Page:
- Property owners who let the steps to their home fall into disrepair could be considered negligent if someone who comes to their home gets injured as a result.
- A restaurant owner who mops the slippery floor and forgets to put up a "wet floor" sign could be considered negligent.
- A store that hosts a huge sale with deep discounts but does not provide sufficient security to control a mob scene could be considered negligent if shoppers get hurt.
- A doctor who operates on the wrong body part due to misreading a patient's chart could be guilty of medical negligence, which is a type of civil negligence.
- A driver who runs a stop sign and causes an accident that harms another person or their property can be considered negligent.
- A lawyer who doesn't really know how to prosecute a case takes the case anyway. If the lawyer doesn't adequately represent the client, the lawyer can be liable for professional negligence.
- A company doesn't do background checks on applicants. A new hire with a history of violent behavior beats up several coworkers. The company could be found to have negligent hiring practices.
- In a restaurant, if food or beverages get spilled on the floor and they aren't properly marked or cleaned up in a timely manner, the restaurant may liable for negligence if injuries occur.
- A person using a product for its intended purpose gets injured because the product is defective. The manufacturer could be held liable for civil negligence.
- If a business that is open during nighttime hours fails to provide proper lighting in the parking area, the owner could be negligent if customers or employees get injured as a result.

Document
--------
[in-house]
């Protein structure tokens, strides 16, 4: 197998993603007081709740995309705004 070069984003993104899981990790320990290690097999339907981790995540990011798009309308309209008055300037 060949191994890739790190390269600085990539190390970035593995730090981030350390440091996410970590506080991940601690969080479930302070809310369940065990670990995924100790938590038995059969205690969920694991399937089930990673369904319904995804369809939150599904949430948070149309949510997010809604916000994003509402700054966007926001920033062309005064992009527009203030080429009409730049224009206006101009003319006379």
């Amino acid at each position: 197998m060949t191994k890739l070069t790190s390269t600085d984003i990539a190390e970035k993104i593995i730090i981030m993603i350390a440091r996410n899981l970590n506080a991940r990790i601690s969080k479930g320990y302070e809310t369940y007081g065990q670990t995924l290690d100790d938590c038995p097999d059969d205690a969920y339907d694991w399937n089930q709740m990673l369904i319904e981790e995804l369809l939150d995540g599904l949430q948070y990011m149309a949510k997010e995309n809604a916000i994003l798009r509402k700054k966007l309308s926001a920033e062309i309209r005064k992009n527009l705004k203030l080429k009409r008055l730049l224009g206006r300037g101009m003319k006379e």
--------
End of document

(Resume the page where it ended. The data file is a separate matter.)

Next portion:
Civil law focuses on ensuring that injured parties are properly compensated. In each of these situations, a plaintiff could file a lawsuit and obtain compensation if he or she can prove the negligence was the direct cause of some type of harm they endured.
Criminal vs. Civil Negligence
Both criminal and civil negligence involve failure to adhere to an appropriate standard of care. Civil negligence can occur as the result of a mistake or oversight, whereas criminal negligence requires that a person be aware that what they are doing poses a risk to other people. A person found guilty of criminal negligence could face jail time or probation, while someone facing a civil negligence claim is facing a lawsuit that could require them to pay money to someone who was injured as a result of their actions. A person could face both civil and criminal charges for a single action.
It's important for people to understand the law as it relates to their own behavior and their individual rights. It's also important to consider basic concepts and right and wrong. Now that you are familiar with the legal concepts of civil and criminal negligence, take the time to explore additional implications of actions that can cause other people to be harmed. Start by reviewing the difference between ethics, morals and values.